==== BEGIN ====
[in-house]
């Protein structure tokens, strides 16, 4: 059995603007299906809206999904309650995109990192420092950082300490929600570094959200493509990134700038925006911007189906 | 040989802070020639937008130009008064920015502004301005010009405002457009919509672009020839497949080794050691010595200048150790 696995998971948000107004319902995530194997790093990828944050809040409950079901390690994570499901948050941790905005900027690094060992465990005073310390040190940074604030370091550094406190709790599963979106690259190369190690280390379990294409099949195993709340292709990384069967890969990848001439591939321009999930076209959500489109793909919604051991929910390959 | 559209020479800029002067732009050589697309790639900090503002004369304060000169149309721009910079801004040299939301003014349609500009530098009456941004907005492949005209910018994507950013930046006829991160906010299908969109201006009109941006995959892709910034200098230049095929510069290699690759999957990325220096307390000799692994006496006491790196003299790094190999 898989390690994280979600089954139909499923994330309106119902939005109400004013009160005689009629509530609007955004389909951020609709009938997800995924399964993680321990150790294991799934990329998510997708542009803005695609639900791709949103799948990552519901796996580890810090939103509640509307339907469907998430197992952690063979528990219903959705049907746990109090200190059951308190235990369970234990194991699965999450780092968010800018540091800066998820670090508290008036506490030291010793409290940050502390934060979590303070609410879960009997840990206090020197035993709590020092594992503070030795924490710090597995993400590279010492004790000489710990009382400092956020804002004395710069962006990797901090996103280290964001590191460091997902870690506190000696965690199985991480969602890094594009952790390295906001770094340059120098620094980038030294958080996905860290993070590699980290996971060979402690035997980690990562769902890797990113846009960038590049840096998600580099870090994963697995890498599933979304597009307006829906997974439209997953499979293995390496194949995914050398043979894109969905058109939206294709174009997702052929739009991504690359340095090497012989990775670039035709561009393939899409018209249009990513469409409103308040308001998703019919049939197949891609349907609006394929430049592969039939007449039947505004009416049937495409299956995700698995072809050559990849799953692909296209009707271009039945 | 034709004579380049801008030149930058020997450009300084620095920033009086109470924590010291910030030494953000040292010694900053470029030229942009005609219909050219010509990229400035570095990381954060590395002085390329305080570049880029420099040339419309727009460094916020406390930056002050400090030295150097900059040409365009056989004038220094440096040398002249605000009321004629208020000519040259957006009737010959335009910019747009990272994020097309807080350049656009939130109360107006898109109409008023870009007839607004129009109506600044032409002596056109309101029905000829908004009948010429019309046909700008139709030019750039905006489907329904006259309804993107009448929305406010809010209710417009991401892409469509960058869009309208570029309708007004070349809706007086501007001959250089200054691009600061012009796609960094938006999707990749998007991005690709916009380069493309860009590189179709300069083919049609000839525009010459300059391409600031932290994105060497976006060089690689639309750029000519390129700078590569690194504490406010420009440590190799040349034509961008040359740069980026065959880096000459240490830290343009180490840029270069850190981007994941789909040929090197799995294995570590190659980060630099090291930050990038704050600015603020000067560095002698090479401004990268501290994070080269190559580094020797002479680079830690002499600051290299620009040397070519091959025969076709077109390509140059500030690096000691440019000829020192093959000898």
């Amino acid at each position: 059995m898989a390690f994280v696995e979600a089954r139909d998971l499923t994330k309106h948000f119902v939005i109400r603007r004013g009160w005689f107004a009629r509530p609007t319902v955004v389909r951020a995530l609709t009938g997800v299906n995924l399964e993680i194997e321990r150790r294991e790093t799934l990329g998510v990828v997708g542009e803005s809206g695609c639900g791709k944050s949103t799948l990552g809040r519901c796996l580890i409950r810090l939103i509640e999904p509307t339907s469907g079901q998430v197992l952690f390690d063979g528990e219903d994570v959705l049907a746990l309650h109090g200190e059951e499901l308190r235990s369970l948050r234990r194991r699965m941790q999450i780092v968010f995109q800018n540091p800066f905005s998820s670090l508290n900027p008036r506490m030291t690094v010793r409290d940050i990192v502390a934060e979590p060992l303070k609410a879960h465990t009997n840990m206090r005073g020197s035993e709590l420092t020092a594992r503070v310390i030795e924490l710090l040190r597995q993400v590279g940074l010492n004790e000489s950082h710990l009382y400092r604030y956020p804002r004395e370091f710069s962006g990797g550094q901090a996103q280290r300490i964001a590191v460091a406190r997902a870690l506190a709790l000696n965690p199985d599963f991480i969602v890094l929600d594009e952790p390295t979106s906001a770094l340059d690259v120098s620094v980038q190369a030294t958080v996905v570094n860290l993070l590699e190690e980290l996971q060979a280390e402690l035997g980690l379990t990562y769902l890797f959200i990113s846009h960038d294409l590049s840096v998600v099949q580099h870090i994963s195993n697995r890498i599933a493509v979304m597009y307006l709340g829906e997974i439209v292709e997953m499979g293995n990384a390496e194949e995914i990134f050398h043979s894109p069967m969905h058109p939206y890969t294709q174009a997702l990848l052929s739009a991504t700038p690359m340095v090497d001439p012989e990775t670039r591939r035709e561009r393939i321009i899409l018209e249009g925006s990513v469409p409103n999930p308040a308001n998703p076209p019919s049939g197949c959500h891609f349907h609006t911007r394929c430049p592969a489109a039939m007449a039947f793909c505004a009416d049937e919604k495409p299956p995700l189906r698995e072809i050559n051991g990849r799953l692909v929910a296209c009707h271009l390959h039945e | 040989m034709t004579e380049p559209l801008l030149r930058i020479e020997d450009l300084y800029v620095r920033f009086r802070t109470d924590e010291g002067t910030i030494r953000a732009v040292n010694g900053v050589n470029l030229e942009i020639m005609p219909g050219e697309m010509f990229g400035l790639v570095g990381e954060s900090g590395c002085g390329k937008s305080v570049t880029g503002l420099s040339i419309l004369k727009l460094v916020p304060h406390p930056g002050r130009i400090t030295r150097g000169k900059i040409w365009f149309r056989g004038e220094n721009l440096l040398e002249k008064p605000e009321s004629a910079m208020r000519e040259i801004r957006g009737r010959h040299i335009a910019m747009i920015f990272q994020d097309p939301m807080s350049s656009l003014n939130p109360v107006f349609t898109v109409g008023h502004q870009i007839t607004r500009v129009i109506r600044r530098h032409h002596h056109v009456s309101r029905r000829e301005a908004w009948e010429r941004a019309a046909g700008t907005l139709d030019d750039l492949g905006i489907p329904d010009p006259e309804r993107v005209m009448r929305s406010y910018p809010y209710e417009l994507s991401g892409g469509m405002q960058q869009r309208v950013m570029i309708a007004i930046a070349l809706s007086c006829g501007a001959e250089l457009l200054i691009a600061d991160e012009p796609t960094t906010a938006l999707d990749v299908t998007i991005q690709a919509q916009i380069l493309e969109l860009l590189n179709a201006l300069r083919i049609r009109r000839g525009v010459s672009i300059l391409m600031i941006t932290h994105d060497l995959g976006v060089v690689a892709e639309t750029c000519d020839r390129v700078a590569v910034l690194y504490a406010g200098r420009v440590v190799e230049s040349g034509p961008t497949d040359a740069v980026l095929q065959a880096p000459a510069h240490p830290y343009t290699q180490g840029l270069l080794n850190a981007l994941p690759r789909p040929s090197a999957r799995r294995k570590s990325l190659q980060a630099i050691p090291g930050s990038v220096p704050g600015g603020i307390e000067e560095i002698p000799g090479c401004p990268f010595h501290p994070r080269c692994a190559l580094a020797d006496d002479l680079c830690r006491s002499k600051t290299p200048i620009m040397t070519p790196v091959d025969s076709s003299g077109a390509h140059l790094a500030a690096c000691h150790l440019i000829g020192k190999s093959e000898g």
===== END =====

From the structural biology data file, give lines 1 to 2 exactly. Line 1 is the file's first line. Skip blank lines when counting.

[in-house]
């Protein structure tokens, strides 16, 4: 059995603007299906809206999904309650995109990192420092950082300490929600570094959200493509990134700038925006911007189906 | 040989802070020639937008130009008064920015502004301005010009405002457009919509672009020839497949080794050691010595200048150790 696995998971948000107004319902995530194997790093990828944050809040409950079901390690994570499901948050941790905005900027690094060992465990005073310390040190940074604030370091550094406190709790599963979106690259190369190690280390379990294409099949195993709340292709990384069967890969990848001439591939321009999930076209959500489109793909919604051991929910390959 | 559209020479800029002067732009050589697309790639900090503002004369304060000169149309721009910079801004040299939301003014349609500009530098009456941004907005492949005209910018994507950013930046006829991160906010299908969109201006009109941006995959892709910034200098230049095929510069290699690759999957990325220096307390000799692994006496006491790196003299790094190999 898989390690994280979600089954139909499923994330309106119902939005109400004013009160005689009629509530609007955004389909951020609709009938997800995924399964993680321990150790294991799934990329998510997708542009803005695609639900791709949103799948990552519901796996580890810090939103509640509307339907469907998430197992952690063979528990219903959705049907746990109090200190059951308190235990369970234990194991699965999450780092968010800018540091800066998820670090508290008036506490030291010793409290940050502390934060979590303070609410879960009997840990206090020197035993709590020092594992503070030795924490710090597995993400590279010492004790000489710990009382400092956020804002004395710069962006990797901090996103280290964001590191460091997902870690506190000696965690199985991480969602890094594009952790390295906001770094340059120098620094980038030294958080996905860290993070590699980290996971060979402690035997980690990562769902890797990113846009960038590049840096998600580099870090994963697995890498599933979304597009307006829906997974439209997953499979293995390496194949995914050398043979894109969905058109939206294709174009997702052929739009991504690359340095090497012989990775670039035709561009393939899409018209249009990513469409409103308040308001998703019919049939197949891609349907609006394929430049592969039939007449039947505004009416049937495409299956995700698995072809050559990849799953692909296209009707271009039945 | 034709004579380049801008030149930058020997450009300084620095920033009086109470924590010291910030030494953000040292010694900053470029030229942009005609219909050219010509990229400035570095990381954060590395002085390329305080570049880029420099040339419309727009460094916020406390930056002050400090030295150097900059040409365009056989004038220094440096040398002249605000009321004629208020000519040259957006009737010959335009910019747009990272994020097309807080350049656009939130109360107006898109109409008023870009007839607004129009109506600044032409002596056109309101029905000829908004009948010429019309046909700008139709030019750039905006489907329904006259309804993107009448929305406010809010209710417009991401892409469509960058869009309208570029309708007004070349809706007086501007001959250089200054691009600061012009796609960094938006999707990749998007991005690709916009380069493309860009590189179709300069083919049609000839525009010459300059391409600031932290994105060497976006060089690689639309750029000519390129700078590569690194504490406010420009440590190799040349034509961008040359740069980026065959880096000459240490830290343009180490840029270069850190981007994941789909040929090197799995294995570590190659980060630099090291930050990038704050600015603020000067560095002698090479401004990268501290994070080269190559580094020797002479680079830690002499600051290299620009040397070519091959025969076709077109390509140059500030690096000691440019000829020192093959000898």